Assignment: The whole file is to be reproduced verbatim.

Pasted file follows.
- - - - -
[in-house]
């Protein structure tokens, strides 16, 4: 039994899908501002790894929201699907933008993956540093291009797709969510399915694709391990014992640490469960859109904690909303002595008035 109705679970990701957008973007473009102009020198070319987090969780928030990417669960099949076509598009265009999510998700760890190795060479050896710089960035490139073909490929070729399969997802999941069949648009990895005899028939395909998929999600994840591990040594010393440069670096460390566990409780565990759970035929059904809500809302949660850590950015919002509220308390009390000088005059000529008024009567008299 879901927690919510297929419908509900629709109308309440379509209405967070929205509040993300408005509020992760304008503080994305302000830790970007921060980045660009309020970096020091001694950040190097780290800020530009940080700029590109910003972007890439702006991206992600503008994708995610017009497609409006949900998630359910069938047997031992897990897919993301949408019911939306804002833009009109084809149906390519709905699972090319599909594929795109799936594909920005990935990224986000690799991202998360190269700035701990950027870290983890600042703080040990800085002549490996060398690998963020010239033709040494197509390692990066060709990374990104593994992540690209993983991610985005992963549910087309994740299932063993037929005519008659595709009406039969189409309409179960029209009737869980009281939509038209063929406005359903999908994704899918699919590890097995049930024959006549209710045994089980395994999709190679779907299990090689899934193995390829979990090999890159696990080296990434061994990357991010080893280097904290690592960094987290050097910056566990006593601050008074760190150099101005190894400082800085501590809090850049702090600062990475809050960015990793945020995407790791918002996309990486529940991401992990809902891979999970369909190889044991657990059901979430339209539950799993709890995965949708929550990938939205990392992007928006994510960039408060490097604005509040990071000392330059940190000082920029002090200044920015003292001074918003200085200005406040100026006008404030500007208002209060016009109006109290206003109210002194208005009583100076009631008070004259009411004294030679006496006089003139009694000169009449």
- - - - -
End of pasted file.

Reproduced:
[in-house]
């Protein structure tokens, strides 16, 4: 039994899908501002790894929201699907933008993956540093291009797709969510399915694709391990014992640490469960859109904690909303002595008035 109705679970990701957008973007473009102009020198070319987090969780928030990417669960099949076509598009265009999510998700760890190795060479050896710089960035490139073909490929070729399969997802999941069949648009990895005899028939395909998929999600994840591990040594010393440069670096460390566990409780565990759970035929059904809500809302949660850590950015919002509220308390009390000088005059000529008024009567008299 879901927690919510297929419908509900629709109308309440379509209405967070929205509040993300408005509020992760304008503080994305302000830790970007921060980045660009309020970096020091001694950040190097780290800020530009940080700029590109910003972007890439702006991206992600503008994708995610017009497609409006949900998630359910069938047997031992897990897919993301949408019911939306804002833009009109084809149906390519709905699972090319599909594929795109799936594909920005990935990224986000690799991202998360190269700035701990950027870290983890600042703080040990800085002549490996060398690998963020010239033709040494197509390692990066060709990374990104593994992540690209993983991610985005992963549910087309994740299932063993037929005519008659595709009406039969189409309409179960029209009737869980009281939509038209063929406005359903999908994704899918699919590890097995049930024959006549209710045994089980395994999709190679779907299990090689899934193995390829979990090999890159696990080296990434061994990357991010080893280097904290690592960094987290050097910056566990006593601050008074760190150099101005190894400082800085501590809090850049702090600062990475809050960015990793945020995407790791918002996309990486529940991401992990809902891979999970369909190889044991657990059901979430339209539950799993709890995965949708929550990938939205990392992007928006994510960039408060490097604005509040990071000392330059940190000082920029002090200044920015003292001074918003200085200005406040100026006008404030500007208002209060016009109006109290206003109210002194208005009583100076009631008070004259009411004294030679006496006089003139009694000169009449």